Last Friday, a federal judge issued a decision that protects women’s access to abortion, finding unconstitutional a Wisconsin law that would have shut down an abortion provider and seriously hindered access for thousands of women. The state law required all abortion providers to have admitting privileges at a hospital within thirty miles of the health center where the abortion was performed. These types of laws are medically unnecessary which is why major medical groups like American College of Obstetricians and Gynecologists and American Medical Association oppose these restrictions.

The law would have forced one clinic to shut its doors for good and the other three to absorb the patient load. With patients at these clinics already facing unusually long wait times (3-4 weeks) because of a lack of abortion providing physicians, it is unlikely the remaining three would have been able to serve all patients in need.

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Unconstitutional Ohio Bill Would Place Politics Above Women’s Health by Banning Abortions as Early as Six Weeks

Posted by Kelli Garcia, Senior Counsel | Posted on: March 25, 2015 at 03:15 pm

Once again, state politicians are seeking to insert themselves into women’s medical decisions and violate their constitutionally protected right to abortion. Ohio’s House of Representatives is scheduled to vote today on H.B. 69, a bill that would prohibit abortions after a fetal heartbeat is detected. This could be as early as six weeks, before many, if not most, women even know they are pregnant. Abortions after a fetal heartbeat is detected would only be allowed in the most narrow and dire of circumstances. This is blatantly unconstitutional. Even supporters of the bill acknowledge that it violates the Supreme Court’s decision in Roe v. Wade holding that abortions cannot be prohibited before viability. Similar abortion bans failed in the past two legislative sessions, in part, because anti-abortion legislators recognized that the bills were unconstitutional and would subject the state to years of litigation.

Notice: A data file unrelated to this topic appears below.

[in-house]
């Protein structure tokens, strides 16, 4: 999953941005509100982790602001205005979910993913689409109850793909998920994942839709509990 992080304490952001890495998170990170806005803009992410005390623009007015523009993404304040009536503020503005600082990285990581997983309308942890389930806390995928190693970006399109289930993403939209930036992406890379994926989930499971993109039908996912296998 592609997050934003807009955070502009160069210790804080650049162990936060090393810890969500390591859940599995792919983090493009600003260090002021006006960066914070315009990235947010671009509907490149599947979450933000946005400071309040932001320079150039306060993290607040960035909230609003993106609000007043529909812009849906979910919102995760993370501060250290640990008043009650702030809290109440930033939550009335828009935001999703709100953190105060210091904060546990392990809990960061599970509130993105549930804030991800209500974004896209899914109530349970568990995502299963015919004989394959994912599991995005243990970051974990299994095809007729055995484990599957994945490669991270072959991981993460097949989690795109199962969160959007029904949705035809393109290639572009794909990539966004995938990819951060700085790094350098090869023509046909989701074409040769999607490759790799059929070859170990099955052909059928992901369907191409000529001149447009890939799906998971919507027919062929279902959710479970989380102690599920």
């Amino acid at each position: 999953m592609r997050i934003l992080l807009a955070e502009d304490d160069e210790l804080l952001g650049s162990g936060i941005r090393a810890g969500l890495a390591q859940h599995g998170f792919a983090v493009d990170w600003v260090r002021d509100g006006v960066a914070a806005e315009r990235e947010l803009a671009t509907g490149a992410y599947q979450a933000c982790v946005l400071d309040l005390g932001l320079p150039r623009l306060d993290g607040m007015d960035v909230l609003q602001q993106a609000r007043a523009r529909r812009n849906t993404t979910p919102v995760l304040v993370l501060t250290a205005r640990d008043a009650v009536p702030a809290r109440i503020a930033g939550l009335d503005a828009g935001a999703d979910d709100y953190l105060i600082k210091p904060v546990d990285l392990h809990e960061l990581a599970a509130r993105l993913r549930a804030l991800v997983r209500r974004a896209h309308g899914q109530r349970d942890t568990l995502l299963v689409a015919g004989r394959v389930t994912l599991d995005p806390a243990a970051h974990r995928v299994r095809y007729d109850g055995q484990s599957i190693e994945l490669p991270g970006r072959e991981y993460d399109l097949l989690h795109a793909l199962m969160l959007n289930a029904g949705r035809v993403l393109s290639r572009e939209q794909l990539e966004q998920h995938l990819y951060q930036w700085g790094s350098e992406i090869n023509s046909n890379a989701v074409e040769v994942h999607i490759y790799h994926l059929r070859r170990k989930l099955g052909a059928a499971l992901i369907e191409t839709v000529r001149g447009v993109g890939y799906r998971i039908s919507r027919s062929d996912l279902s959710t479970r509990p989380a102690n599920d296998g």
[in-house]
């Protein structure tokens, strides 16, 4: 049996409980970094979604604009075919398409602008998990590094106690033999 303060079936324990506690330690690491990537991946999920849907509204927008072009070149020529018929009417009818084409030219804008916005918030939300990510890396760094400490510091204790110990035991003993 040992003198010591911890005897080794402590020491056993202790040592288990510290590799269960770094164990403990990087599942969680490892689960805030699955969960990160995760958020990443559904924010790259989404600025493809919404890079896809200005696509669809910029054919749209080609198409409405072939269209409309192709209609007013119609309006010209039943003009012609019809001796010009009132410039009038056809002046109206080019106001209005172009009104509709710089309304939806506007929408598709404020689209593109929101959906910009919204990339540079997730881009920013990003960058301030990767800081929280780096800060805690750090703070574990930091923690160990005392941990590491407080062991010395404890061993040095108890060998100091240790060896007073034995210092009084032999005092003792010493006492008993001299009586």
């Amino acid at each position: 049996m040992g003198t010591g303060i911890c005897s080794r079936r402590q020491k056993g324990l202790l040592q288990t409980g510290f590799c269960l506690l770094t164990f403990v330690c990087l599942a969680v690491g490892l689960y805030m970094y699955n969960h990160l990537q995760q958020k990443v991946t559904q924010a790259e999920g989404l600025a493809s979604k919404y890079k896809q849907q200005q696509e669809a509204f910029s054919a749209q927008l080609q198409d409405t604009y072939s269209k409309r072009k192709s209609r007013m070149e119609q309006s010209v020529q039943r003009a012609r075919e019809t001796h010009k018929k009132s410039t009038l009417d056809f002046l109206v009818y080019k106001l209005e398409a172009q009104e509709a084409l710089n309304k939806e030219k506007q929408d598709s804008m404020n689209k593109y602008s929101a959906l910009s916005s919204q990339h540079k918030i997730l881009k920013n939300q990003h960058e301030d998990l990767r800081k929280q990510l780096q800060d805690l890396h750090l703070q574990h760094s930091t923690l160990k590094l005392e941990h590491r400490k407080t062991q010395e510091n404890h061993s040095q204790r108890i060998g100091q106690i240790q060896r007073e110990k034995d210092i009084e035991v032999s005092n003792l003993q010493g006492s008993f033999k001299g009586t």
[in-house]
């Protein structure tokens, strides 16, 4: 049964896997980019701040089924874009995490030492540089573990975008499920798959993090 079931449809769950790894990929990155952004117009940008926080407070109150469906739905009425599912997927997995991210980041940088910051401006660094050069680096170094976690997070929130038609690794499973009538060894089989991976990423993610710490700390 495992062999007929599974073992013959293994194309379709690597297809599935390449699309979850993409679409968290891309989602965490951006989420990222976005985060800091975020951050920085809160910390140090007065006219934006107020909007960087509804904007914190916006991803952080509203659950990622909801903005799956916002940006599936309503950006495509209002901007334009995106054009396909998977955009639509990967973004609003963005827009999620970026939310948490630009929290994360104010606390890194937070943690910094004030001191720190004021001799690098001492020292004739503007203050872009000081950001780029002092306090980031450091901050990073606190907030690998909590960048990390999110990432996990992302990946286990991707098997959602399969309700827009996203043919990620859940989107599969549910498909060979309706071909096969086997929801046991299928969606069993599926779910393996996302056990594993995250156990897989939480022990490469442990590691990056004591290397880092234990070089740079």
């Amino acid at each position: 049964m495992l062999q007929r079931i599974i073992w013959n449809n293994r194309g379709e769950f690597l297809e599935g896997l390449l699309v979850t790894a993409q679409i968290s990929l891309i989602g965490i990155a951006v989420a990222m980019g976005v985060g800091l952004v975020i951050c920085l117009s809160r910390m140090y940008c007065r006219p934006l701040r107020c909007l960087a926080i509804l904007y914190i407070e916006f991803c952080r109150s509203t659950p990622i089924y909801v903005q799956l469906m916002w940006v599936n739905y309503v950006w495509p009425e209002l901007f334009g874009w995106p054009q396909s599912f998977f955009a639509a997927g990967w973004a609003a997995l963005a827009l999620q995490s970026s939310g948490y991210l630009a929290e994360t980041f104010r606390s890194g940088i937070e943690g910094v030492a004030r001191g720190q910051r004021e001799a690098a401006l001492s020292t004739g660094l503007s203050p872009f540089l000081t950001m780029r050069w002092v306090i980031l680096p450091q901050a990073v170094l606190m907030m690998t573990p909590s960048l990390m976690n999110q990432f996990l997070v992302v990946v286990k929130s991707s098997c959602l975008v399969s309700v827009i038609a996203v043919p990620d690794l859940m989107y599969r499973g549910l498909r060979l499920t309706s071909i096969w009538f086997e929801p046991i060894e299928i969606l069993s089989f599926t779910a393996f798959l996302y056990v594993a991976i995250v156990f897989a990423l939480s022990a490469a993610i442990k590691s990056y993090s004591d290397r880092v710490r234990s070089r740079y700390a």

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Supporting the Paycheck Fairness Act Means Closing the Wage Gap for Working Women

Posted by Abigail Bar-Lev, Fellow | Posted on: March 25, 2015 at 12:06 pm

The wage gap for working women in the United States has been stagnant over the last decade – women working fulltime, year round are paid just 78 cents for every dollar paid to men.   Not incidentally, congressional action on the Paycheck Fairness Act has also been stagnant over the last decade.  Congress has blocked action on the Paycheck Fairness Act four times, including twice in the Senate as recently as last September.  But now, Congress has another chance to pass the Paycheck Fairness Act and achieve economic security and equality for women.